“Screenwriters don’t write lines. They write stories.”
Shadowlands, the love story of the wonderful writer C.S. Lewis and Joy Gresham, is a favorite movie of mine: It’s beautifully written and acted, and has heart and soul. It was penned by William Nicholson, who actually created a play by the same name after he wrote the film. He also has screenwriting credits for Gladiator and Mandela — how’s that for a dose of diversity!
William is something of a Renaissance writer: In addition to crafting films and plays, he’s also authored several award-winning trilogies for children as well as adult novels. A seasoned, versatile writer who probes the human heart yet respects its mysteries has a lot to teach us all. In a recent post on the London Screenwriters’ Festival 2014, Joanna Penn (thecreativepenn.com) shared some of his screenwriting advice:
In a session on intensifying emotion — the heart of all powerful drama — Nicholson keeps it simple. According to Joanna, he “writes by choosing the emotion he wants the audience to feel, connecting to that within himself and then structuring around that.”
Nicholson believes that over researching can be a mistake, because as writers, we’re not trying to capture reality, we’re telling stories that communicate values.
Nicholson came to screenwriting after writing several serious novels. As Joanna notes, “his writing loosened up when he stopped taking himself and his writing so seriously.”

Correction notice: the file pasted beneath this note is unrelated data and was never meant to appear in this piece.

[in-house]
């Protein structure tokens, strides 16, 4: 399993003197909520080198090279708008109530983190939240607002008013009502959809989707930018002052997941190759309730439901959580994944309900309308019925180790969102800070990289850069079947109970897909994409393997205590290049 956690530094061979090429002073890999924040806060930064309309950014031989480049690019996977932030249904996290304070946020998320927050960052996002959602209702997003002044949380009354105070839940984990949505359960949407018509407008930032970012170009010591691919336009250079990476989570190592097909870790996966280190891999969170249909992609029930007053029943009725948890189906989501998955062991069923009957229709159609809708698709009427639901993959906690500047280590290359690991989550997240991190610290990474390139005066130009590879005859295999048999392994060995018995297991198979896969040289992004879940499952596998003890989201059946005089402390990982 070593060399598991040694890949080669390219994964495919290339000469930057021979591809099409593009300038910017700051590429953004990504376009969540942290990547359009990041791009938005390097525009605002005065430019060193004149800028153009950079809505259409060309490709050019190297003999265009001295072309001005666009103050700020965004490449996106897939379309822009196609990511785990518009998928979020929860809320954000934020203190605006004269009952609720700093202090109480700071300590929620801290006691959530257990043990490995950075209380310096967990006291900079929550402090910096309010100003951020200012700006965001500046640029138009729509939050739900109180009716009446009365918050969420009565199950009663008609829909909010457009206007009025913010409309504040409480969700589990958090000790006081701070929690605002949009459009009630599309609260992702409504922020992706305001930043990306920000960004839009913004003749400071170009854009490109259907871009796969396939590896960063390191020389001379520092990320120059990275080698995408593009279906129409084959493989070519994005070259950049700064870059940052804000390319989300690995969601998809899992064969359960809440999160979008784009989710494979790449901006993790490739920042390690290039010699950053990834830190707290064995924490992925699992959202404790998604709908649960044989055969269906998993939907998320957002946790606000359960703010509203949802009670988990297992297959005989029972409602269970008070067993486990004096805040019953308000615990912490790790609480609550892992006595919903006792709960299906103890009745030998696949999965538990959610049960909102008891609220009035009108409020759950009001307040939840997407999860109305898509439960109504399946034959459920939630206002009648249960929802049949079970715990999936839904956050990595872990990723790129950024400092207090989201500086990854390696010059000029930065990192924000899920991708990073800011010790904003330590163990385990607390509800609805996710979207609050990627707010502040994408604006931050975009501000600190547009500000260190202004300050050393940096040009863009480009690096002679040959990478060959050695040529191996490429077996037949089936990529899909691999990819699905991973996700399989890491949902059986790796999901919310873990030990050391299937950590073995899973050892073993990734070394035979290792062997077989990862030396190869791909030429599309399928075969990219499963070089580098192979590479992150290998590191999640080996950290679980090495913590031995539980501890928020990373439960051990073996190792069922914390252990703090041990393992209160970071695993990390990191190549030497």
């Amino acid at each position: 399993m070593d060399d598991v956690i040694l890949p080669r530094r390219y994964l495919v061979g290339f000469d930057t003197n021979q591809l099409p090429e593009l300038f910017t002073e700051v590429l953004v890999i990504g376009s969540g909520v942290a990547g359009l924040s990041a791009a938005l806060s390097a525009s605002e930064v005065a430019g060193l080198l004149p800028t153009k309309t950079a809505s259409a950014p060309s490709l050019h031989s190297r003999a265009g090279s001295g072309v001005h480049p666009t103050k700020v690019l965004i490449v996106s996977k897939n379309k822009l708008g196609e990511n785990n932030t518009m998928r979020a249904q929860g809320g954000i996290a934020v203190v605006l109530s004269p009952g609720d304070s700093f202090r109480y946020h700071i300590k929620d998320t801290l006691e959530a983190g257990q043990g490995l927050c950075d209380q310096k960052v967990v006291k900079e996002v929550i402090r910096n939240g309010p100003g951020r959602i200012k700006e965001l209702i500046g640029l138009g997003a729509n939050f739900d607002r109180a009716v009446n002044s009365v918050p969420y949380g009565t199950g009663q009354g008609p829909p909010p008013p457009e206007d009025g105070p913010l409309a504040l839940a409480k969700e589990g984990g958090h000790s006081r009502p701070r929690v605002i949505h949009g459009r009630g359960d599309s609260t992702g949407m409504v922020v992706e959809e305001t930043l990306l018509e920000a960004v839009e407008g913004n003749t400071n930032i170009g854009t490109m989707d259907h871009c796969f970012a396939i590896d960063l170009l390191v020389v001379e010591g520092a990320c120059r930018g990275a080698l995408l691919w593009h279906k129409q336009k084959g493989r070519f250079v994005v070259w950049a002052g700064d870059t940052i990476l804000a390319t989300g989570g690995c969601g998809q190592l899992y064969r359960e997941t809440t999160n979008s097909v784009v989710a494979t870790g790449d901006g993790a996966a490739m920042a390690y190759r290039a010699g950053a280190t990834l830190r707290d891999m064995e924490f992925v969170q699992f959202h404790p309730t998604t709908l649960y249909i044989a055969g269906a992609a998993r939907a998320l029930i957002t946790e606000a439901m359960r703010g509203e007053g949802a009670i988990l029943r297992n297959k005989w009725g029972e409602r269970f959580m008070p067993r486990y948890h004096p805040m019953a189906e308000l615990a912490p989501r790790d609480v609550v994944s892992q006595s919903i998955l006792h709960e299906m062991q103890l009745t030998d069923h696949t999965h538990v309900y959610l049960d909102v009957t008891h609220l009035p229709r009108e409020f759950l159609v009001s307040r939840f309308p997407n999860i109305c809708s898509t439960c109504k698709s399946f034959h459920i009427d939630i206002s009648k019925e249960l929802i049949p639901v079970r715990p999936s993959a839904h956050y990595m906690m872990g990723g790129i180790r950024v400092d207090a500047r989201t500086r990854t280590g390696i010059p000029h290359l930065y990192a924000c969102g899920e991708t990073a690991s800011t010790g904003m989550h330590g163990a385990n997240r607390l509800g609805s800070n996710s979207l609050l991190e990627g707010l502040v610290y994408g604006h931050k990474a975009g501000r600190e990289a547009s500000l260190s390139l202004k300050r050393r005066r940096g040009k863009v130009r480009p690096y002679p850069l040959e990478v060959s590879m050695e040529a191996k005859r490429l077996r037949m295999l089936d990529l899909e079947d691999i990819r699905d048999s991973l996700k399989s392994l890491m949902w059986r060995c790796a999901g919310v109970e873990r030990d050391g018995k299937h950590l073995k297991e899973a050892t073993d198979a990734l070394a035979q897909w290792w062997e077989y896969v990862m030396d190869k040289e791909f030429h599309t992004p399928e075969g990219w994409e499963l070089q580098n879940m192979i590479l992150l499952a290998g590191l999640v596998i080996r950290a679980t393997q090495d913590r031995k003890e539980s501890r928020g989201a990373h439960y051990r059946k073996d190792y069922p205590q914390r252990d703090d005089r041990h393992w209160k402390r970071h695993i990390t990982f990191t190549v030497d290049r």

When you write, shift the focus away from yourself, Nicholson advised. Find a theme people care about and explore that: you’ll be there along with everyone else.
In an interview in The Guardian (January 10, 2014), William said, “I read to grow in understanding and empathy of other people. And that’s also what drives me as a writer. Part of that is a belief in truth telling. I hold to the view that the more truth you tell, including about yourself however uncomfortable that might be, the more valuable that is to everybody. We all put up a front and we are all frightened of each other’s fronts. So I try to work against that.”
Sage advice from a gifted scribe is always worth pondering. For more, check out his website: williamnicholson.com — it’s well worth a visit! Write on.